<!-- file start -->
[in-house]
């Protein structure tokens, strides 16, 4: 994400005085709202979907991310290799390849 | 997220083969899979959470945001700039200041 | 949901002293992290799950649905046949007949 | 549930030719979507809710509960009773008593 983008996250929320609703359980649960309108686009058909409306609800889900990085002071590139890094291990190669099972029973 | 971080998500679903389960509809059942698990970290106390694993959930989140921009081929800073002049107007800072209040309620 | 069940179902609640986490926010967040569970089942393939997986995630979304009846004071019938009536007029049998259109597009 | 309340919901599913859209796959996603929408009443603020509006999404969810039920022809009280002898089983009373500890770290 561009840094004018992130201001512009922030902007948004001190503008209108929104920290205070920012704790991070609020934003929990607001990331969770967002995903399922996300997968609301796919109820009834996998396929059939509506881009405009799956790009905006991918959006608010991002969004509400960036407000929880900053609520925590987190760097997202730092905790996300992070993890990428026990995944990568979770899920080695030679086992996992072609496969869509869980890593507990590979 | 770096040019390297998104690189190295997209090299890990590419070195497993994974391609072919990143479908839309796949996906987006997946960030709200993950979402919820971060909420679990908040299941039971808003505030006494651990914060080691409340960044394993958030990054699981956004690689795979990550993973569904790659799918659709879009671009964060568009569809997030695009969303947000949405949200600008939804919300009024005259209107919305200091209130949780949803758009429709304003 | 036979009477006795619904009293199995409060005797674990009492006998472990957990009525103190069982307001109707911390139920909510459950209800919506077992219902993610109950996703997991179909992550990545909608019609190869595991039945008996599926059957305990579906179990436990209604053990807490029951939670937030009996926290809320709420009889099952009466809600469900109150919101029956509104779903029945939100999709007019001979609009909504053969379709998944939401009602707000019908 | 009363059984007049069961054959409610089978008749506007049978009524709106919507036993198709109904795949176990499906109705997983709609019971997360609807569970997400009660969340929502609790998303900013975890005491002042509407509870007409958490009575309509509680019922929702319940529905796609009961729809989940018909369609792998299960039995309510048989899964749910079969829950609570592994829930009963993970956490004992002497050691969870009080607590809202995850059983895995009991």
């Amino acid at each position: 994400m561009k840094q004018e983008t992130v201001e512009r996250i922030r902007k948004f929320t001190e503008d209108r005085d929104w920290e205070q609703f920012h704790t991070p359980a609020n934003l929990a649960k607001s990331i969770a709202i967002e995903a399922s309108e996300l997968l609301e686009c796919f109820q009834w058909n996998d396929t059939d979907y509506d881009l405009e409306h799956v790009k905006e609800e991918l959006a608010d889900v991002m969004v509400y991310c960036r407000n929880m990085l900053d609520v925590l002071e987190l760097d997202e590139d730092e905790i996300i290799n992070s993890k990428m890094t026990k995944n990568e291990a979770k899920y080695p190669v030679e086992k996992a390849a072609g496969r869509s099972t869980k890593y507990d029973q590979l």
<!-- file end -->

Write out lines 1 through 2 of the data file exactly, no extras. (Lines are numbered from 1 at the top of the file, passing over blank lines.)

[in-house]
């Protein structure tokens, strides 16, 4: 994400005085709202979907991310290799390849 | 997220083969899979959470945001700039200041 | 949901002293992290799950649905046949007949 | 549930030719979507809710509960009773008593 983008996250929320609703359980649960309108686009058909409306609800889900990085002071590139890094291990190669099972029973 | 971080998500679903389960509809059942698990970290106390694993959930989140921009081929800073002049107007800072209040309620 | 069940179902609640986490926010967040569970089942393939997986995630979304009846004071019938009536007029049998259109597009 | 309340919901599913859209796959996603929408009443603020509006999404969810039920022809009280002898089983009373500890770290 561009840094004018992130201001512009922030902007948004001190503008209108929104920290205070920012704790991070609020934003929990607001990331969770967002995903399922996300997968609301796919109820009834996998396929059939509506881009405009799956790009905006991918959006608010991002969004509400960036407000929880900053609520925590987190760097997202730092905790996300992070993890990428026990995944990568979770899920080695030679086992996992072609496969869509869980890593507990590979 | 770096040019390297998104690189190295997209090299890990590419070195497993994974391609072919990143479908839309796949996906987006997946960030709200993950979402919820971060909420679990908040299941039971808003505030006494651990914060080691409340960044394993958030990054699981956004690689795979990550993973569904790659799918659709879009671009964060568009569809997030695009969303947000949405949200600008939804919300009024005259209107919305200091209130949780949803758009429709304003 | 036979009477006795619904009293199995409060005797674990009492006998472990957990009525103190069982307001109707911390139920909510459950209800919506077992219902993610109950996703997991179909992550990545909608019609190869595991039945008996599926059957305990579906179990436990209604053990807490029951939670937030009996926290809320709420009889099952009466809600469900109150919101029956509104779903029945939100999709007019001979609009909504053969379709998944939401009602707000019908 | 009363059984007049069961054959409610089978008749506007049978009524709106919507036993198709109904795949176990499906109705997983709609019971997360609807569970997400009660969340929502609790998303900013975890005491002042509407509870007409958490009575309509509680019922929702319940529905796609009961729809989940018909369609792998299960039995309510048989899964749910079969829950609570592994829930009963993970956490004992002497050691969870009080607590809202995850059983895995009991």